The Great Pacific Garbage Patch is the world’s largest plastic polluted zone. A floating boom system has been launched by the Dutch non-profit organization. The world’s first ever ocean clean up system begun from the Bay of San Francisco.
Over five trillion pieces of plastic are polluting the various panels of the ocean in the different ends of the world. The ecosystem, health, and economies all get affected by the impact of plastic in oceans and surroundings as well. A solution to the usage, disposal and clean up for plastic and its products is a crucial matter to be dealt with.
The clean-up System 001 has been deployed there, in the midway to California and Hawaii. The patch is accumulated of 1.8 trillion pieces of plastic covering an area twice the size of Texas.
The clean-up system named as System 001, headed to a location 240 nautical miles offshore. The two-week trial began from the Great Pacific Garbage Patch, 1,200 nautical miles offshore. The System 001 was further towed from the Bay of San Francisco by the vessel Maersk Launcher, supplied to the project by Danish Maersk Group and Deep Green, its current charter holder.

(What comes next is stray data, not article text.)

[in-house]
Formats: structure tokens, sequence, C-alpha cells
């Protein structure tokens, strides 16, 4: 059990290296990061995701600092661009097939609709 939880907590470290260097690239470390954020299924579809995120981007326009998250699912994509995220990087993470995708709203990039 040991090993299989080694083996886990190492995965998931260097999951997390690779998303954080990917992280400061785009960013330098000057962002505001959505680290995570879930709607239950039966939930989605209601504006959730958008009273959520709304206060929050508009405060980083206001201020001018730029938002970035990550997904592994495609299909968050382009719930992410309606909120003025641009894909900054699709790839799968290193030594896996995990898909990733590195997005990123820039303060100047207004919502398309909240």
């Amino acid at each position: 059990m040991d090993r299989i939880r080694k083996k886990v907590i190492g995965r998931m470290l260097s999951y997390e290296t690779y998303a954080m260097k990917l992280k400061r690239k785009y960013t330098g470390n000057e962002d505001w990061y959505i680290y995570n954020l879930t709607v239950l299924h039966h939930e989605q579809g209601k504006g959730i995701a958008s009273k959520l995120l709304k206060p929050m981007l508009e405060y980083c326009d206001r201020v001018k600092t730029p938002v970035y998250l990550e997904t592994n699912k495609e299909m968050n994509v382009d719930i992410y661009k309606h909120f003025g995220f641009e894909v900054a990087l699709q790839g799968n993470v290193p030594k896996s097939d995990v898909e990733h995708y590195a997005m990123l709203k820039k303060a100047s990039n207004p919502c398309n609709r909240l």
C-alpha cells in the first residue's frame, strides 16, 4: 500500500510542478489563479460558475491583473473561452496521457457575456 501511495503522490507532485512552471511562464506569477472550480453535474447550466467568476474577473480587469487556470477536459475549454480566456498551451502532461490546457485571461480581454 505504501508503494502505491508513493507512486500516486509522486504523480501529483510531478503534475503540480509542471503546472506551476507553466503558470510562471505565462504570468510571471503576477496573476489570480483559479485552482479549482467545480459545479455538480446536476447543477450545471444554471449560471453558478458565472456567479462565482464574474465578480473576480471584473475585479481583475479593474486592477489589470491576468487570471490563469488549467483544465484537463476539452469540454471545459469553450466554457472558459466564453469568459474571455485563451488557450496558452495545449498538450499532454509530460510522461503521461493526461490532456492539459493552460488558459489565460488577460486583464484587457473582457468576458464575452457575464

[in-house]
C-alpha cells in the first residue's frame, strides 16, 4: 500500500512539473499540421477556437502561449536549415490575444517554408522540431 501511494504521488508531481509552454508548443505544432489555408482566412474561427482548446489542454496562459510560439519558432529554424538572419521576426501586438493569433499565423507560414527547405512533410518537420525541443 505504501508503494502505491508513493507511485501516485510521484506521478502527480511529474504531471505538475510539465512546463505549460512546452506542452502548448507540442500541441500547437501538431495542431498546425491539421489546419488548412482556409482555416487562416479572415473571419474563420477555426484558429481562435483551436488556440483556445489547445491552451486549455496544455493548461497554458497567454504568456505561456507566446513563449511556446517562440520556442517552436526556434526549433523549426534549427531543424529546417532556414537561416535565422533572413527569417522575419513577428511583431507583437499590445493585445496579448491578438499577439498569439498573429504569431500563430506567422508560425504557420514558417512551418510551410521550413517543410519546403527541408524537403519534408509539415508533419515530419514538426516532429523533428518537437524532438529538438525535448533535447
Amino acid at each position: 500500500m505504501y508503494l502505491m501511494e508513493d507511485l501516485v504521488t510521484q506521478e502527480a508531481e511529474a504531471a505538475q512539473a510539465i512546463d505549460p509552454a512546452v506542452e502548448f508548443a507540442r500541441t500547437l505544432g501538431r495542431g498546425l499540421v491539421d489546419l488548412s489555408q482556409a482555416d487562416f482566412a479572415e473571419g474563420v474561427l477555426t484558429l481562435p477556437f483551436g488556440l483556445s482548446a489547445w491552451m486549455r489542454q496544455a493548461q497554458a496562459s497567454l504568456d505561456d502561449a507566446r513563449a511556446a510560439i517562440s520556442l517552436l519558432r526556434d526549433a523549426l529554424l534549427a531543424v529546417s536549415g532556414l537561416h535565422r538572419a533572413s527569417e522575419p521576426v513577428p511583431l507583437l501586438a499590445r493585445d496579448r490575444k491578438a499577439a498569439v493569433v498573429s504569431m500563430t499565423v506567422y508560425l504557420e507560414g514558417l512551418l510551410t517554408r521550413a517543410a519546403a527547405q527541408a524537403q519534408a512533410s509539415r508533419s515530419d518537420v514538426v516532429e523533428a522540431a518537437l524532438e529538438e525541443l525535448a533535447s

How does the system work?
The Ocean clean up system, System 001 comprises of a 600 meter long U shaped floating barrier. A 3-meter skirt attached below. The system is designed to be propelled by waves and wind, collecting the plastic ruins to be accumulated and funneled to the center of the system. The system is giant and skids on the waves of the ocean.
Ocean Garbage Patchesare widely spread also known as the subtropical gyres. There are 5 Plastic gyres. They are the patches where the plastics get accumulated as they do not float away by themselves.
Taking leverage of natural oceanic forces
The Ocean Clean Up system is implemented using the natural oceanic forces for catching and concentrating plastic. It is being carried by the current. The wind and waves propel the system, as the floater skids above the water surface, the plastic is just beneath it. The system further moves faster than the pollutants, allowing it to be captured.
According to the researches, the majority of plastic by mass is present in the debris. By eradicating plastic we can prevent it from breaking down into hazardous microplastics. The establishment of more such cleanup systems will lead to a 50% reduction of the Great Pacific Garbage Patch in 5 years’ time. By 2050, we can look forward to plastic-free oceans.
The clean-up leads towards the sustainable and safeguarded ecosystem. Running in parallel with technology developments for extracting plastics from the ocean. Soon we will be witnessing maybe our next phone, car bumper, chair or sunglasses made up of plastic retrieved from the Great Pacific Garbage Patch.